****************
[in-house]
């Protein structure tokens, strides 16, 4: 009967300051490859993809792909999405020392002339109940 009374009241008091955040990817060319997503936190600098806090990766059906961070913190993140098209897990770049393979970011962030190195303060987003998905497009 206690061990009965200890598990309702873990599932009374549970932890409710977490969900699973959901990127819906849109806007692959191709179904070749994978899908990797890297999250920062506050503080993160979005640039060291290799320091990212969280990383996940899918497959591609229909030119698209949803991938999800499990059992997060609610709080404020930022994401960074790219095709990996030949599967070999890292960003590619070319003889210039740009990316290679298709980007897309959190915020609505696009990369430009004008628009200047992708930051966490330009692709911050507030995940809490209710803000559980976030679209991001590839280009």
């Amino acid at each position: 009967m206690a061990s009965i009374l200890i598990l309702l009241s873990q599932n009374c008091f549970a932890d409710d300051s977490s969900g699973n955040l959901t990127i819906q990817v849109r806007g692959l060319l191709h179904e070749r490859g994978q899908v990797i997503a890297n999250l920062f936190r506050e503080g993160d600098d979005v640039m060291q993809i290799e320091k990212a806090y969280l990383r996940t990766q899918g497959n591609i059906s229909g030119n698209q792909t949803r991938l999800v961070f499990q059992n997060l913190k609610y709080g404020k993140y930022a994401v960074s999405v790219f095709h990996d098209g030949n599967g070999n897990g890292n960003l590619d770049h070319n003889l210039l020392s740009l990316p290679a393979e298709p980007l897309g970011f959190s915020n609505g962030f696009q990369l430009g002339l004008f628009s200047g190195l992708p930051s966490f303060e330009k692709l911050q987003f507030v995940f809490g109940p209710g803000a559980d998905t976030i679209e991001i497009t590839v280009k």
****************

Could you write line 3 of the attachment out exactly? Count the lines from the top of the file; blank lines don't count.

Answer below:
């Amino acid at each position: 009967m206690a061990s009965i009374l200890i598990l309702l009241s873990q599932n009374c008091f549970a932890d409710d300051s977490s969900g699973n955040l959901t990127i819906q990817v849109r806007g692959l060319l191709h179904e070749r490859g994978q899908v990797i997503a890297n999250l920062f936190r506050e503080g993160d600098d979005v640039m060291q993809i290799e320091k990212a806090y969280l990383r996940t990766q899918g497959n591609i059906s229909g030119n698209q792909t949803r991938l999800v961070f499990q059992n997060l913190k609610y709080g404020k993140y930022a994401v960074s999405v790219f095709h990996d098209g030949n599967g070999n897990g890292n960003l590619d770049h070319n003889l210039l020392s740009l990316p290679a393979e298709p980007l897309g970011f959190s915020n609505g962030f696009q990369l430009g002339l004008f628009s200047g190195l992708p930051s966490f303060e330009k692709l911050q987003f507030v995940f809490g109940p209710g803000a559980d998905t976030i679209e991001i497009t590839v280009k």